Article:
A MOTION addressing Spain’s position on Gibraltar as the territory prepares to depart with Britain from the European Union has been passed by a body of the Spanish Senate.
The Foreign Affairs Commission’s motion addressed issues such as cross-border workers and Spain’s position on the British enclave’s sovereignty.
Its purpose was to set out a consensus position on the government in Madrid’s attitude to Gibraltar going forward, a Partido Popular (PP) spokesperson from the Commission said.
Carlos Aragones Mendiguchia added the statement backed co-existence and the rule of law in relation to the territory.
He said Brexit gave Spain “unprecedented negotiating leverage” in relation to Gibraltar, with the motion also highlighting Spain’s ambitions for a say over its governance.
The motion called on the Spanish government to reach a “bilateral understanding” with Britain over the territory in line with previous agreements.
It cited proposals for joint rule over Gibraltar which were put to a referendum and rejected with 98.5 per cent of votes cast against the plans in 2002.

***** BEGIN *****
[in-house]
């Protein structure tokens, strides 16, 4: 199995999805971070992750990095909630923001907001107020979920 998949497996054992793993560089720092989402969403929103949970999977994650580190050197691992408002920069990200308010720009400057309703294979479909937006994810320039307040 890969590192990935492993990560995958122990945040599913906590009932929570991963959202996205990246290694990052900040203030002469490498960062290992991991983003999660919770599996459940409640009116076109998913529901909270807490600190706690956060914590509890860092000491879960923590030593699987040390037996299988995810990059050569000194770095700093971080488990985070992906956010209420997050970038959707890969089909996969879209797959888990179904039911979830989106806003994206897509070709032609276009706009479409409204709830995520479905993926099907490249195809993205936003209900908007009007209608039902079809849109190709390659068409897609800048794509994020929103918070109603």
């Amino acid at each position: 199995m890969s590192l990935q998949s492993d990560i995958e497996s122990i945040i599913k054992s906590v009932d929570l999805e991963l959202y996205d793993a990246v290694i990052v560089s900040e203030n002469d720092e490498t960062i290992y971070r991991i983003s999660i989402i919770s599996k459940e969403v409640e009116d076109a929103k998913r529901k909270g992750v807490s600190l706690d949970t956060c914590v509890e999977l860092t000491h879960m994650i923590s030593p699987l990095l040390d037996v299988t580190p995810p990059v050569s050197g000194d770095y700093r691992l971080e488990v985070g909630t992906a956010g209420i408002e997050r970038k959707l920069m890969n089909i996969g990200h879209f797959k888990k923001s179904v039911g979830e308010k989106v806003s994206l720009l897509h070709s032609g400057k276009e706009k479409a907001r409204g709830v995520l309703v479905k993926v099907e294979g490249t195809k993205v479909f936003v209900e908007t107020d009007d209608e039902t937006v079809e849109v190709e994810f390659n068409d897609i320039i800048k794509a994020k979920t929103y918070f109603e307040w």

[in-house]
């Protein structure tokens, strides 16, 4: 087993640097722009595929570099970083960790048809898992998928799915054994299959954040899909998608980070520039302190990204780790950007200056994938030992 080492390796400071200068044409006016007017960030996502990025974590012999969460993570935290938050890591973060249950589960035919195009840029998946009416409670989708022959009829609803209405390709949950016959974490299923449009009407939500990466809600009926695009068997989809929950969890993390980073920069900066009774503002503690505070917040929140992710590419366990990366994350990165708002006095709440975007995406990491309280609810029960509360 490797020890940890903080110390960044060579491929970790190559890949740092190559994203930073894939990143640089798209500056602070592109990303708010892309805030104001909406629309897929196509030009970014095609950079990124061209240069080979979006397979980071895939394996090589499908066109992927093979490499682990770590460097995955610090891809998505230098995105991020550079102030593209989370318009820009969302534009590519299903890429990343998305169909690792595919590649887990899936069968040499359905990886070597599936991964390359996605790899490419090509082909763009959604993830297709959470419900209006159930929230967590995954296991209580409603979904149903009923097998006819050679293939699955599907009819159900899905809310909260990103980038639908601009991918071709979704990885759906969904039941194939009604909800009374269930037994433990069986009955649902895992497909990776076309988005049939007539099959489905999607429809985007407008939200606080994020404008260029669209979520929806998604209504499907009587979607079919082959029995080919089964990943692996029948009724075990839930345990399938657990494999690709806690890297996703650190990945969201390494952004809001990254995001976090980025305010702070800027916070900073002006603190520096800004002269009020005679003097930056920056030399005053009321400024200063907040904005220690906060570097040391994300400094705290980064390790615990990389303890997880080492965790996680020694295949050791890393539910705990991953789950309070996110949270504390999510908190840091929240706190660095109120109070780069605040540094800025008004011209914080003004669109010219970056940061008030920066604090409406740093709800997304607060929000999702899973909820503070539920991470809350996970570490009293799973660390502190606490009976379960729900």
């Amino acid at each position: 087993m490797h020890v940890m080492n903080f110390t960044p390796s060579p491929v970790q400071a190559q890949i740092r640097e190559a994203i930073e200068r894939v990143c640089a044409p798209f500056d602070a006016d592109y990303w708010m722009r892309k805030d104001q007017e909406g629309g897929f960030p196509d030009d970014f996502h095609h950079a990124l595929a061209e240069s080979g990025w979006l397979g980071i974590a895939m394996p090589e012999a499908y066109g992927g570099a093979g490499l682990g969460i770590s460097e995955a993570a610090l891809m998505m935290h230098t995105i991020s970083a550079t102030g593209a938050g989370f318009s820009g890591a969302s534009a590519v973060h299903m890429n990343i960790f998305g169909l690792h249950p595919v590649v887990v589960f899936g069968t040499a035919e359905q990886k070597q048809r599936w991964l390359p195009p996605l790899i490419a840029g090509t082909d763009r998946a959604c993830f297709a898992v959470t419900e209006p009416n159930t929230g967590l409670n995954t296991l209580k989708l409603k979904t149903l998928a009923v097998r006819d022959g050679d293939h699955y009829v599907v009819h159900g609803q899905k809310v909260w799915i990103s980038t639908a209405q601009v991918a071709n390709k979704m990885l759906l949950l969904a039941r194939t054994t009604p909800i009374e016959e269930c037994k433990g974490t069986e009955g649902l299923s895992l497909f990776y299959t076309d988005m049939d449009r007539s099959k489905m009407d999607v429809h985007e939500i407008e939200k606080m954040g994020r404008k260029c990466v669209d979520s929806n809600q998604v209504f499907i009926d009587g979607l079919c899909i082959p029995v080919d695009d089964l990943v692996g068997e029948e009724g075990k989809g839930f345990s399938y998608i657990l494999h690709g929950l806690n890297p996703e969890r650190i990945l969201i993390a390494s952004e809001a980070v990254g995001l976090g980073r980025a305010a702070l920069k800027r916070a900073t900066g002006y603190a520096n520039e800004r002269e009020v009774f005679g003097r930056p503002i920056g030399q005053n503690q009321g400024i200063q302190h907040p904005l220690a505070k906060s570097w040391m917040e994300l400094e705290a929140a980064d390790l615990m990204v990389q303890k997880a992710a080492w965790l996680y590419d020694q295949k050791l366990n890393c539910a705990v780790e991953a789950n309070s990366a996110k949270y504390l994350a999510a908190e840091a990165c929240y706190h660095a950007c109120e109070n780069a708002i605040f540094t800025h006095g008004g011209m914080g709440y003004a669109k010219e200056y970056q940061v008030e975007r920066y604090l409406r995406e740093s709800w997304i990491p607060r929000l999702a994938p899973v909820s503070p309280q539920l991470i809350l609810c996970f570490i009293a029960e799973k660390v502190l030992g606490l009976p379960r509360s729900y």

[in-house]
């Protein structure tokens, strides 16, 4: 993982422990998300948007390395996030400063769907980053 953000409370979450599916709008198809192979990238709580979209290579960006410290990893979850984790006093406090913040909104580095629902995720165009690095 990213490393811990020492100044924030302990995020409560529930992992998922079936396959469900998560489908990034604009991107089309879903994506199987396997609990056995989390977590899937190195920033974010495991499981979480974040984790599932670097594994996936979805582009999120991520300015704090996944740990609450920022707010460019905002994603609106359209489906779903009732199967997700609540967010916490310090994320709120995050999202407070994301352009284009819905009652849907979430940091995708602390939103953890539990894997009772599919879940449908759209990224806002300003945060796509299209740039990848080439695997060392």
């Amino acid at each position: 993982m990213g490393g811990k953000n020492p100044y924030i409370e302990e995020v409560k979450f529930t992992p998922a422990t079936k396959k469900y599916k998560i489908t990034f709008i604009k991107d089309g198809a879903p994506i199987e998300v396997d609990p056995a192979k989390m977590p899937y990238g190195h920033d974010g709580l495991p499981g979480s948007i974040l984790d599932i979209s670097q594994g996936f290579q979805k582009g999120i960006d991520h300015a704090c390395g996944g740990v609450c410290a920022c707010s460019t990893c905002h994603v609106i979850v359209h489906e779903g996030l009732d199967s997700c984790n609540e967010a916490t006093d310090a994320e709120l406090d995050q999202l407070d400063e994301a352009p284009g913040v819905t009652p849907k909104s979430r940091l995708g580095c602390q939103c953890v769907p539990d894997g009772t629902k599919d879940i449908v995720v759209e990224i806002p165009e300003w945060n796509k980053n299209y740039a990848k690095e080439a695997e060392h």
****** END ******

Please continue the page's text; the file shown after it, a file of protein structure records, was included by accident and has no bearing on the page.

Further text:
It also referenced proposals for shared sovereignty tabled by Spain at the United Nations in 2016 which were also dismissed by Gibraltar authorities.
The motion called for: “joint management of the airport situation on the isthmus, above all the entrance into the Schengen area of said airport.”
The Schengen agreement covers the free movement of EU citizens within the bloc. Britain is not signed up to that free movement area.
The Foreign Affairs Commission’s document also called on Spanish authorities to reach an agreement which favoured Spanish interests and those of people living in the Campo de Gibraltar.
Many of those living in the Campo cross the border regularly to the territory to work or visit relatives and friends.